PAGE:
January 31, 2005

California Train Crash as Greek Tragedy

I heard the story of the train crash in California, and, as I read more, I discovered tragedy usually found only in art. This is how I imagine it would have felt to be Juan Alvarez in this tragedy.

Imagine you are very depressed and decide to commit suicide. You drive your car on the tracks between a couple of intersections. You sit there for a few seconds and are suddenly seized by the will to live.
You try to get off the tracks but discover you are stuck. In the pause between rocking your car back and forth, you hear the rumble of a coming train. After a few more attempts to get off the tracks, you jump out of your car and wave at the train to get it to stop. Nothing happens until it’s too late and you know the train is going to hit. You quickly get out of the way and the train hits your car.
Now we have all seen the movies and typical news stories and know what happens next. The train hits the car and crushes and pushes it off the tracks as it slides to a stop. Right? Wrong, it gets much worse. The train that is about to hit your car is arranged opposite to the typical train and has the passenger cars in front.
As the train hits, the front passenger car is damaged. This damage causes the train to derail and you see the people in the cars flying around inside. People are hurt. You watch helplessly one of the derailed cars slides over and catches a train traveling in the opposite direction. The car pinwheels through the air toward the other train and disintegrates. People are dead.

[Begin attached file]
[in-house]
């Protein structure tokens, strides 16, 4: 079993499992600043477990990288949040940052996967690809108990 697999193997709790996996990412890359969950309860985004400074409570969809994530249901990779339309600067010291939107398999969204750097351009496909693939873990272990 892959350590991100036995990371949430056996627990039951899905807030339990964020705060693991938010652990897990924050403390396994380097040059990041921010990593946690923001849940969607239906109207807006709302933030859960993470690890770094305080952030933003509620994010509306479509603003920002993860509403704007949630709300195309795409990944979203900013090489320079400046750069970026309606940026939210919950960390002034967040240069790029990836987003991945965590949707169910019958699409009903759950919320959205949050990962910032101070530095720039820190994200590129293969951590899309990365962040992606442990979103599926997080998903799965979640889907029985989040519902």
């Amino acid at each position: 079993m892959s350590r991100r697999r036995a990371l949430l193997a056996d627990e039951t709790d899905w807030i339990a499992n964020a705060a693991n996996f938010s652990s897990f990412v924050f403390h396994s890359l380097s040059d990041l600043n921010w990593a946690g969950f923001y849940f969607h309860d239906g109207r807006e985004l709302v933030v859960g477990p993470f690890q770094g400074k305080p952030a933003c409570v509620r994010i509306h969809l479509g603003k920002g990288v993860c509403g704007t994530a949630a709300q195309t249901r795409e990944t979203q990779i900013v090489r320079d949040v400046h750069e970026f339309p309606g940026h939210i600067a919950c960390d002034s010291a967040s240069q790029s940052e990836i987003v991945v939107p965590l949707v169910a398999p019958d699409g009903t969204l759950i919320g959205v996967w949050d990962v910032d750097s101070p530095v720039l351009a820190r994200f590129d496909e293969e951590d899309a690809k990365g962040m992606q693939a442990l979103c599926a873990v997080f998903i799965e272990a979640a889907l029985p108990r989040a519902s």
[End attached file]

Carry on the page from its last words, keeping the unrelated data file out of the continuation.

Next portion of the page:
Words cannot describe how you feel as you realize that instead of just killing yourself you have killed many people.

My story is not a story about responsibility, just about tragedy. For surely, this is a tragedy for everyone involved. If it was a play, it would be a comedy of tragedy. But it’s not.

News on the train crash: Yahoo! News search for california train crash

Note: Details I found on the crash are conflicting so some of my details may turn out to be wrong.

6 Comments:

  • Excellent post, beautifully written; I was right there with Juan on the tracks. This is the real stuff of life, isn't it? In his miracle moment he decides to live--and lives to see so many others die, and then to be arrested for murder! And they may seek the death penalty! This is a multi-layered irony cake. I live in one of America's best-loved cities for depressed people who like the idea of ending it all right here right now on these train tracks that run through town on a harsh diagonal. DeKalb, Illinois may have as many as 20 deaths a year, but we have to keep track of them ourselves. Everybody whispers: the newspapers, cops, neighbors. We don't want to encourage it, I guess. The quietest is the railroad. The railroad, remember, has enjoyed separate status from other interstate commerce since the 19th century, especially in regard to property rights. They view suicides on their property as "trespass fatalities." As a result, my town's had very few suicides by train. None last year! The way they can tell the difference? If they leave a note. I wrote an article called "Suicide Trains" posted at one of my blogs, The Post-Depressionist Almanac at http://depressionalmanac.blogspot.com, in the event you're curious. Nice meeting you. I'll be back for more.

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